Using efficient markup will help keep bandwidth usage down, and make pages load faster. If that isn’t enough, and you need to reduce document size even further, server side compression is worth taking a look at.

As the visitor count here has increased, my monthly bandwidth usage has gone up a lot. It’s not yet at the point where my host will start complaining, but to delay reaching the bandwidth limit I started looking at ways to enable on-the-fly compression of all documents except images.

Doing so turned out to be pretty easy, since this site is hosted on a server running Apache 2.0, which includes the mod_deflate module. To enable the DEFLATE output filter provided by mod_deflate I just used the following example from the Apache website (after kindly asking my host to recompile Apache with mod_deflate enabled):

  1. # Insert filter
  2. SetOutputFilter DEFLATE
  3. # Netscape 4.x has some problems...
  4. BrowserMatch ^Mozilla/4 gzip-only-text/html
  5. # Netscape 4.06-4.08 have some more problems
  6. BrowserMatch ^Mozilla/4\.0[678] no-gzip
  7. # MSIE masquerades as Netscape, but it is fine
  8. BrowserMatch \bMSIE !no-gzip !gzip-only-text/html
  9. # Don't compress images
  10. SetEnvIfNoCase Request_URI \
  11. \.(?:gif|jpe?g|png)$ no-gzip dont-vary
  12. # Make sure proxies don't deliver the wrong content
  13. Header append Vary User-Agent env=!dont-vary

If I make other file types that won’t benefit from compression available, like other images, movies, and compressed archives, I’ll just add those to the list of excluded file types.

Since I enabled the DEFLATE filter, overall bandwidth usage has gone down quite a bit. I’ll have to wait a while to see the exact numbers, but it looks like most documents are now 40-50% of their uncompressed size.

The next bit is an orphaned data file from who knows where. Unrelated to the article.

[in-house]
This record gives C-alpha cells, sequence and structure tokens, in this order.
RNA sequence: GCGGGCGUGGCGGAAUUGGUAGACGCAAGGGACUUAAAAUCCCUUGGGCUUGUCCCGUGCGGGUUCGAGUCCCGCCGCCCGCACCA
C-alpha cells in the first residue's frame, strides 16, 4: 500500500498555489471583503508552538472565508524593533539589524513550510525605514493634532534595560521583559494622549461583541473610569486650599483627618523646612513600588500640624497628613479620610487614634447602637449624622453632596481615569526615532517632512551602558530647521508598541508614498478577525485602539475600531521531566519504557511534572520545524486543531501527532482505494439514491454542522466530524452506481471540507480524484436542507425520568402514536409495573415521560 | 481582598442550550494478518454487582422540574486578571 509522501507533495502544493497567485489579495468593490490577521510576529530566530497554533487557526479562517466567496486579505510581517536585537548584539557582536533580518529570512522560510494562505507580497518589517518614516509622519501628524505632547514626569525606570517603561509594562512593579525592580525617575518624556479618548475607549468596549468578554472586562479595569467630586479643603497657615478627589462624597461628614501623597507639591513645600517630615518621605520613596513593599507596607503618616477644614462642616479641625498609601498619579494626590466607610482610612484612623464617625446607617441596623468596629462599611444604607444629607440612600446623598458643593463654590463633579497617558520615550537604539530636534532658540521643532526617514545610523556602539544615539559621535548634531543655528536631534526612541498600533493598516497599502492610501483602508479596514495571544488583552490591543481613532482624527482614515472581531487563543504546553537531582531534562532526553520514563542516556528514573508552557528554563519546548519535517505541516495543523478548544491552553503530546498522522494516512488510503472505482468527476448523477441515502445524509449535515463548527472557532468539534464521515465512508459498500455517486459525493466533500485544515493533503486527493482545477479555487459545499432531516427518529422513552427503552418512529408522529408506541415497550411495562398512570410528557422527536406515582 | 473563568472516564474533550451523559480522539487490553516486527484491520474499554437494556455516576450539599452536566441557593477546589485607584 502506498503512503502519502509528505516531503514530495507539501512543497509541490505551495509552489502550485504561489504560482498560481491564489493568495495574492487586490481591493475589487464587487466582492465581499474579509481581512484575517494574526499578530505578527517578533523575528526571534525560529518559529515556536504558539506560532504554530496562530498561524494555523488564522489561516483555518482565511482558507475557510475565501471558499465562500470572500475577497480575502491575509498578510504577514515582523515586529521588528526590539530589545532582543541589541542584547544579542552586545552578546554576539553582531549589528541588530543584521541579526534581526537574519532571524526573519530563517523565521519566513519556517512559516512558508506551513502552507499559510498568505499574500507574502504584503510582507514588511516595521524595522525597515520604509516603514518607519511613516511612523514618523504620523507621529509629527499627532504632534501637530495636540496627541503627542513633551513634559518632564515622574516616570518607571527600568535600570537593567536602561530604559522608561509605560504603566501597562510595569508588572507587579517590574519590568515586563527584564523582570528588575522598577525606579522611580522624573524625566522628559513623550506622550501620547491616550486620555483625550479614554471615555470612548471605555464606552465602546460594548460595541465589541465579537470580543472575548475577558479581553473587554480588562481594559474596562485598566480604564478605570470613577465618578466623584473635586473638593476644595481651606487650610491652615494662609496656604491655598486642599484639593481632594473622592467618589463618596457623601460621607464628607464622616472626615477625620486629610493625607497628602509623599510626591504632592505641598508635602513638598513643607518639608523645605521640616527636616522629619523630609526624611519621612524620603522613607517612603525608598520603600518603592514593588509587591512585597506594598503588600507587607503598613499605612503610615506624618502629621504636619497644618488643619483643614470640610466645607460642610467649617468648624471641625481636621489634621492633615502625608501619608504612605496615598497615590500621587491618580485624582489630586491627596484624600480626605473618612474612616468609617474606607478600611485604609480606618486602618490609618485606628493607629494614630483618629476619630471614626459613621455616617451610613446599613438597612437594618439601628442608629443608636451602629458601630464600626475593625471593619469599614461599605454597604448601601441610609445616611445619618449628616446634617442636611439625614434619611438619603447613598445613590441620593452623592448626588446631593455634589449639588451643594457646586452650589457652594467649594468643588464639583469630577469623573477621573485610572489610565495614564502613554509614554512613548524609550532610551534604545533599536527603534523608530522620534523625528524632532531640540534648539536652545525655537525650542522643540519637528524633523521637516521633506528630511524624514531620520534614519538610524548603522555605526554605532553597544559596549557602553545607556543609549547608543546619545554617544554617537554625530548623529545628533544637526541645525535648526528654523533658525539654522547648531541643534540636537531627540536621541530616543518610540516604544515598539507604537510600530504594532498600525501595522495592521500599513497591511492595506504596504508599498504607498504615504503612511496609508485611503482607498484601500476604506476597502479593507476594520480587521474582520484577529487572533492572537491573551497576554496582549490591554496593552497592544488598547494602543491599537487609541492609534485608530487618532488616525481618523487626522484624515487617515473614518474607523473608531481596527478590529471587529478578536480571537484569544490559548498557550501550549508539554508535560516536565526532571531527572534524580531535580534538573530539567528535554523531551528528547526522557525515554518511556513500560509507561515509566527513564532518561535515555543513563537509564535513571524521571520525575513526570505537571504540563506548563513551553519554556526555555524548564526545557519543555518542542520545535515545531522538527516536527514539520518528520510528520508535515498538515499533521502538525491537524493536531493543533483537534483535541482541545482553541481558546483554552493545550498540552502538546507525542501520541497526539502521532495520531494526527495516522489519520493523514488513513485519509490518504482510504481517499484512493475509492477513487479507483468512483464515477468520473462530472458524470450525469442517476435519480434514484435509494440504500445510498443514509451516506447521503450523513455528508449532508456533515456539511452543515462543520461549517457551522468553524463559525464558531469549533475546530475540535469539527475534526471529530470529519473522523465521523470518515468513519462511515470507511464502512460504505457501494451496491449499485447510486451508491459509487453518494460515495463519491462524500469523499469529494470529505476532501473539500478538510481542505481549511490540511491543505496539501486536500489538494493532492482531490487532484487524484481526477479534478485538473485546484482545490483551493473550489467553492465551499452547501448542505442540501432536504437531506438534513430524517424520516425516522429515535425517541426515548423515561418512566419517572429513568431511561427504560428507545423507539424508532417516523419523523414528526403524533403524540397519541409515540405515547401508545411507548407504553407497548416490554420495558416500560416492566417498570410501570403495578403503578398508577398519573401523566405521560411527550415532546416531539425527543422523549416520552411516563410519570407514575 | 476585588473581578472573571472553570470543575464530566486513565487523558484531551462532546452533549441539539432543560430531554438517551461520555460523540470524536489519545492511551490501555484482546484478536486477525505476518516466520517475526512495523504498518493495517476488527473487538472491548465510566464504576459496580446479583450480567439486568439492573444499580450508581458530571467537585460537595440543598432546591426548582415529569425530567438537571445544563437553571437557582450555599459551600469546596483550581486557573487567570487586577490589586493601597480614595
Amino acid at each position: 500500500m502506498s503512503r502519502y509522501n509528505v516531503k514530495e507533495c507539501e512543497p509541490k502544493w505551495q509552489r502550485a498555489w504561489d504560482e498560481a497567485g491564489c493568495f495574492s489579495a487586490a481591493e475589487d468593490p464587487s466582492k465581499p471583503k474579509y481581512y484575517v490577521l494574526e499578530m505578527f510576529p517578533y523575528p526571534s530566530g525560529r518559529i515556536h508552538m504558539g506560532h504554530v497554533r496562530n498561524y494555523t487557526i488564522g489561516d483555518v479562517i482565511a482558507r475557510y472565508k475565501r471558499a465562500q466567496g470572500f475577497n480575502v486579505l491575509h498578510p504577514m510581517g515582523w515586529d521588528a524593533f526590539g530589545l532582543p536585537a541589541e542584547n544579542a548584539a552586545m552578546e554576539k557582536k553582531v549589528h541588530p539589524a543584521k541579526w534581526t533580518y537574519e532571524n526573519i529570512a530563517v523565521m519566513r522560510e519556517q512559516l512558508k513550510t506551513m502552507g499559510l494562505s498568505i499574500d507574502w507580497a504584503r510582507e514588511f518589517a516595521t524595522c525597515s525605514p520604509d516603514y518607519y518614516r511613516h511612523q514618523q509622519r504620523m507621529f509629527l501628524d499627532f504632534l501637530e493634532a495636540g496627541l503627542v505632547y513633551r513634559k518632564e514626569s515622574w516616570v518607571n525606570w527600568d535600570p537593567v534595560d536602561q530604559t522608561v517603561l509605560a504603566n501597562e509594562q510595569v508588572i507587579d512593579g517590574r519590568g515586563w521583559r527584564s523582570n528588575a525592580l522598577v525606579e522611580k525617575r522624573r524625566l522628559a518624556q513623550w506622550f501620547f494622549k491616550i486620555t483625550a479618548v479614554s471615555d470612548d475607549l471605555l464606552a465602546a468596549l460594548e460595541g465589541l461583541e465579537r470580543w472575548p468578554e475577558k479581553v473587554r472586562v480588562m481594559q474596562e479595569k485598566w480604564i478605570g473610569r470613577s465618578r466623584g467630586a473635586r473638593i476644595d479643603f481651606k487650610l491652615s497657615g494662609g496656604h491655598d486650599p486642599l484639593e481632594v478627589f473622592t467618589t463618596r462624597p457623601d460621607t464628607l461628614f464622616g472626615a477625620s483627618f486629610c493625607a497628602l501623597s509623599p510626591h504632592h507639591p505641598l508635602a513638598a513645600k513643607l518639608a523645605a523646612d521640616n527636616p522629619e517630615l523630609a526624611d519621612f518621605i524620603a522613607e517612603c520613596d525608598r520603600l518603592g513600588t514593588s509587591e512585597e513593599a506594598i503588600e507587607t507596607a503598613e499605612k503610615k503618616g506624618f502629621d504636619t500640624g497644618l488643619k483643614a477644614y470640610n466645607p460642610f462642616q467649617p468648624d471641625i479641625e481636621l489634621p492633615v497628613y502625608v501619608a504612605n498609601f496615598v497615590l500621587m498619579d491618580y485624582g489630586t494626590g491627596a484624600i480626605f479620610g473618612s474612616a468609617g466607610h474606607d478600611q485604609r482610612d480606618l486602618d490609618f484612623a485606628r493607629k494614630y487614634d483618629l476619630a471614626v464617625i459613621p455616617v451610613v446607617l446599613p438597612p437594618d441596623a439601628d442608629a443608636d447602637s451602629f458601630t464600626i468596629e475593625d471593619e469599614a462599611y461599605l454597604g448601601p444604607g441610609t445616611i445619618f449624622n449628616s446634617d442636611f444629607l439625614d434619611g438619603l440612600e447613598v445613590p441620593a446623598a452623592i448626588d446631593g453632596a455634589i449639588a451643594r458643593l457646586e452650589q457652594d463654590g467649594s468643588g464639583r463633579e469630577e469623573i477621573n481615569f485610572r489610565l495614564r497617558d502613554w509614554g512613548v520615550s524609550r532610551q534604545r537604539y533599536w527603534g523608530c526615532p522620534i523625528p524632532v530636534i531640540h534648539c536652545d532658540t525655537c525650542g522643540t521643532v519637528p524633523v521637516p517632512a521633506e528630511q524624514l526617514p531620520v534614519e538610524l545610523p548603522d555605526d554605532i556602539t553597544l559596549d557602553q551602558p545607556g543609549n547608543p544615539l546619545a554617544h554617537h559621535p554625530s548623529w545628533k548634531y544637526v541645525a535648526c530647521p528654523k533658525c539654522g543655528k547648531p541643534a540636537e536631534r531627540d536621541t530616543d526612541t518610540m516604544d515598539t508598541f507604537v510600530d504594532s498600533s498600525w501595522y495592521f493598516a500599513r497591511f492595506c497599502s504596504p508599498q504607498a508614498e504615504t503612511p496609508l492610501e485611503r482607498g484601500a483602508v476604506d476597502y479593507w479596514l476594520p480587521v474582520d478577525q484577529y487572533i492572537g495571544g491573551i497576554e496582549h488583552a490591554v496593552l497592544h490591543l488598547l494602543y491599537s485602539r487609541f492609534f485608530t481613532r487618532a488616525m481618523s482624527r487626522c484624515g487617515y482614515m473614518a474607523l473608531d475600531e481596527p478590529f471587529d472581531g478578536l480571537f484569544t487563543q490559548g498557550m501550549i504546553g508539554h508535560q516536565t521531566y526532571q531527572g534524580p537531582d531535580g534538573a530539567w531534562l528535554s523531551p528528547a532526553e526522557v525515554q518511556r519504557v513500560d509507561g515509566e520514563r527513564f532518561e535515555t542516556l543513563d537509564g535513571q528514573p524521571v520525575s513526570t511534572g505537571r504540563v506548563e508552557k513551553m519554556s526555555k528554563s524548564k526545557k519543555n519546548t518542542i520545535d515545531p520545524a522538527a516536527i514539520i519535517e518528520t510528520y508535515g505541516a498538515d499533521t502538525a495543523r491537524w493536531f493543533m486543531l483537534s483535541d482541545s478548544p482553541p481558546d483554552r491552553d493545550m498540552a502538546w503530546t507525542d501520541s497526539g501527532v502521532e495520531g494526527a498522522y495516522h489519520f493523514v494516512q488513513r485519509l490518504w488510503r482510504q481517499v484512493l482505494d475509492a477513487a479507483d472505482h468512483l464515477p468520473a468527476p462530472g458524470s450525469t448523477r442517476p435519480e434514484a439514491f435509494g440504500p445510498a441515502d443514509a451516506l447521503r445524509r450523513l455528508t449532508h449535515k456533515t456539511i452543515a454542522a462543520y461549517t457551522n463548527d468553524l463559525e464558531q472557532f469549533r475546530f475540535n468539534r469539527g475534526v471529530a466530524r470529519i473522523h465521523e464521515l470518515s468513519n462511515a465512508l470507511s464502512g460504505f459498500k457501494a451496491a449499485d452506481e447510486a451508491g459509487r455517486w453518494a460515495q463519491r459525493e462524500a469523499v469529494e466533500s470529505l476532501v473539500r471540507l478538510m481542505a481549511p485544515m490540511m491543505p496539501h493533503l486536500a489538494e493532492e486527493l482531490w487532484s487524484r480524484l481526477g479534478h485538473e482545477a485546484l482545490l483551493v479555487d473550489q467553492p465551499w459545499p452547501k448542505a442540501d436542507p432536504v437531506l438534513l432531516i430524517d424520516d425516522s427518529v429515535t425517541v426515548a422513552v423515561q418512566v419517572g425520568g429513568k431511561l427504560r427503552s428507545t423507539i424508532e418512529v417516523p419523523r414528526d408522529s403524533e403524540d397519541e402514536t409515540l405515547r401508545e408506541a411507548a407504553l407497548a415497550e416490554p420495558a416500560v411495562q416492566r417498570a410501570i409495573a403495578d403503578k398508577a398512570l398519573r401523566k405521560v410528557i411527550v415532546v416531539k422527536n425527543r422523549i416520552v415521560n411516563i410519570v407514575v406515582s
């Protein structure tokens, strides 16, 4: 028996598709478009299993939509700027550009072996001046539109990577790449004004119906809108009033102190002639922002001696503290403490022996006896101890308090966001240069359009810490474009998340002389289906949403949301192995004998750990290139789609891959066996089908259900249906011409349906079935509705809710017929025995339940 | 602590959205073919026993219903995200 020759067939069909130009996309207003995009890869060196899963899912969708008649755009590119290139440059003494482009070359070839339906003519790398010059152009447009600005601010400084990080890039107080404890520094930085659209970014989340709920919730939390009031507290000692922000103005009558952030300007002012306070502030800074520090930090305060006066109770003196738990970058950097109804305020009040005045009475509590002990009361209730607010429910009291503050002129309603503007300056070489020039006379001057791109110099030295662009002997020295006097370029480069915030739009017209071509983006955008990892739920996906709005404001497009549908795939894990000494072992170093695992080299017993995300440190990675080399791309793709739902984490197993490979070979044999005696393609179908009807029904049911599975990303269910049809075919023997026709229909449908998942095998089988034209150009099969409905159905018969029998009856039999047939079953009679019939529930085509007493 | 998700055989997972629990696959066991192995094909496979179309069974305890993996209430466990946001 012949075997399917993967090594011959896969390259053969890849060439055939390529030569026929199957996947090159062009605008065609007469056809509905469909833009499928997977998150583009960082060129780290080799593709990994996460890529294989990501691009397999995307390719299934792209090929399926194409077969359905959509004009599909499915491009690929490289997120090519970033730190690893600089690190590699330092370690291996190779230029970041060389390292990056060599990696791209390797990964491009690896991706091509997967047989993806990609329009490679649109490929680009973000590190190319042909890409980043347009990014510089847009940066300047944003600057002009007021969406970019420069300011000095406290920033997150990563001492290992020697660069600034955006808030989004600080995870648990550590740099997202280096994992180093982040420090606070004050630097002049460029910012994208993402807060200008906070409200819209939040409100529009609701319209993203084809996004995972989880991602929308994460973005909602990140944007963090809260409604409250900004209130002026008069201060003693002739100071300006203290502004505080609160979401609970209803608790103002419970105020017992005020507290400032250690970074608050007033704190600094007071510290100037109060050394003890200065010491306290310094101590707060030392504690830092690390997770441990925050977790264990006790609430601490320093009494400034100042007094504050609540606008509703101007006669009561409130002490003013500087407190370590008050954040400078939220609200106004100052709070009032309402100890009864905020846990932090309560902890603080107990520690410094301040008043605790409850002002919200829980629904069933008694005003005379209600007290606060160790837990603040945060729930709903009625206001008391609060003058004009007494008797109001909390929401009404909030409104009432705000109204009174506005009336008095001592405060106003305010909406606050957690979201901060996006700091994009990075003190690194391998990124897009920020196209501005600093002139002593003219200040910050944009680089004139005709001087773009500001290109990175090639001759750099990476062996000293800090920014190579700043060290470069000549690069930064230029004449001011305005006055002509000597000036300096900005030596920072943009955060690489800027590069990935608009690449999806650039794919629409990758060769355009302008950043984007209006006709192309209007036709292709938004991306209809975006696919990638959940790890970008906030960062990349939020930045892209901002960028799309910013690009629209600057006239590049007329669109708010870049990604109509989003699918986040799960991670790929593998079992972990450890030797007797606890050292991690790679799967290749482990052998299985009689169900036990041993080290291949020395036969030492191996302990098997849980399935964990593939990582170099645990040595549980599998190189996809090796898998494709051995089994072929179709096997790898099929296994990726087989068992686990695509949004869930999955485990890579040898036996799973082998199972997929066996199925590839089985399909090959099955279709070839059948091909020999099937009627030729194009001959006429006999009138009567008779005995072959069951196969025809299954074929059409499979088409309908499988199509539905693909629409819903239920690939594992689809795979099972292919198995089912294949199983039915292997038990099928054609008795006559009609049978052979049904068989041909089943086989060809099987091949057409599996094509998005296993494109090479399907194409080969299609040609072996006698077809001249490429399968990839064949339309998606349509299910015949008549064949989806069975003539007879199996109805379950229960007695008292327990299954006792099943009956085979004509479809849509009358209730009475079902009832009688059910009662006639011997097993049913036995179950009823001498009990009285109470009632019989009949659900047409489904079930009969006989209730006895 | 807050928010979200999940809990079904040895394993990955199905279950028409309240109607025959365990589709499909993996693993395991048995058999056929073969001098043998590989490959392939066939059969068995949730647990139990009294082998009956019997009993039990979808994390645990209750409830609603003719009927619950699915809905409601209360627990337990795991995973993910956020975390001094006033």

I’m not sure how much CPU deflate uses, but I haven’t noticed any performance problems yet, and my host hasn’t notified me of any problems either, so it seems to be pretty efficient at the current (default) setting. The compression level can be increased by using the DeflateCompressionLevel directive, but that will use more CPU time, so I’ll leave it like it is for now.

Posted on August 10, 2004 in Web General


  1. I’ve been using a free compression module for ASP.NET for quite some time now. I never noticed a performance hit. If it’s a concern, try adjusting the compression level back and forth.

    HTML is very repetitive by nature and therefore compresses really well. On average, a 70K page on my site compresses to 6K and it happens incredibly fast.

  2. August 10, 2004 by Roger (Author comment)

    Interesting. I’ll take a look at that if I encounter the need for compression in a .NET based project.

  3. Don’t worry about a performance hit - it’s barely measurable and the bandwidth savings far exceed the cost of a few milliseconds of CPU time.

    I’ve been using mod_gzip for a couple of years now. Since the beginning of this year, I have achieved an average data compression ratio of 59.20% (and have thus served almost 12GB of data LESS than I would have done without content compression. Page service times for the same period have averaged 0.97 seconds - so, the CPU impact has been minimal.

  4. Interesting. Does anybody know of a server-side compression technique for ASP Classic pages?

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